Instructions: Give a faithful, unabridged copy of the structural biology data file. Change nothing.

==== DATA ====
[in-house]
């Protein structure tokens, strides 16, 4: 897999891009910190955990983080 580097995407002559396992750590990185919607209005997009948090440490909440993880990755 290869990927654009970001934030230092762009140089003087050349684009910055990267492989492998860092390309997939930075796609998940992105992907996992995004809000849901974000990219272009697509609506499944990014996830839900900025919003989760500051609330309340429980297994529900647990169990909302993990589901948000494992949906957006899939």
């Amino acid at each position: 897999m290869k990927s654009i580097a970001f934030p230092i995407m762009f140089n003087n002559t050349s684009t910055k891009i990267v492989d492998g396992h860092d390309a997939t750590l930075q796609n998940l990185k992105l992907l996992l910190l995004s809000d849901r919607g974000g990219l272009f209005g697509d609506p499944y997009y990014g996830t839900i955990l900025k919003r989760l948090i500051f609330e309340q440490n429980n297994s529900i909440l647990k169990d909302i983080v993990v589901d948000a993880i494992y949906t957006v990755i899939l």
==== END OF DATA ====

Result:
[in-house]
């Protein structure tokens, strides 16, 4: 897999891009910190955990983080 580097995407002559396992750590990185919607209005997009948090440490909440993880990755 290869990927654009970001934030230092762009140089003087050349684009910055990267492989492998860092390309997939930075796609998940992105992907996992995004809000849901974000990219272009697509609506499944990014996830839900900025919003989760500051609330309340429980297994529900647990169990909302993990589901948000494992949906957006899939």
């Amino acid at each position: 897999m290869k990927s654009i580097a970001f934030p230092i995407m762009f140089n003087n002559t050349s684009t910055k891009i990267v492989d492998g396992h860092d390309a997939t750590l930075q796609n998940l990185k992105l992907l996992l910190l995004s809000d849901r919607g974000g990219l272009f209005g697509d609506p499944y997009y990014g996830t839900i955990l900025k919003r989760l948090i500051f609330e309340q440490n429980n297994s529900i909440l647990k169990d909302i983080v993990v589901d948000a993880i494992y949906t957006v990755i899939l």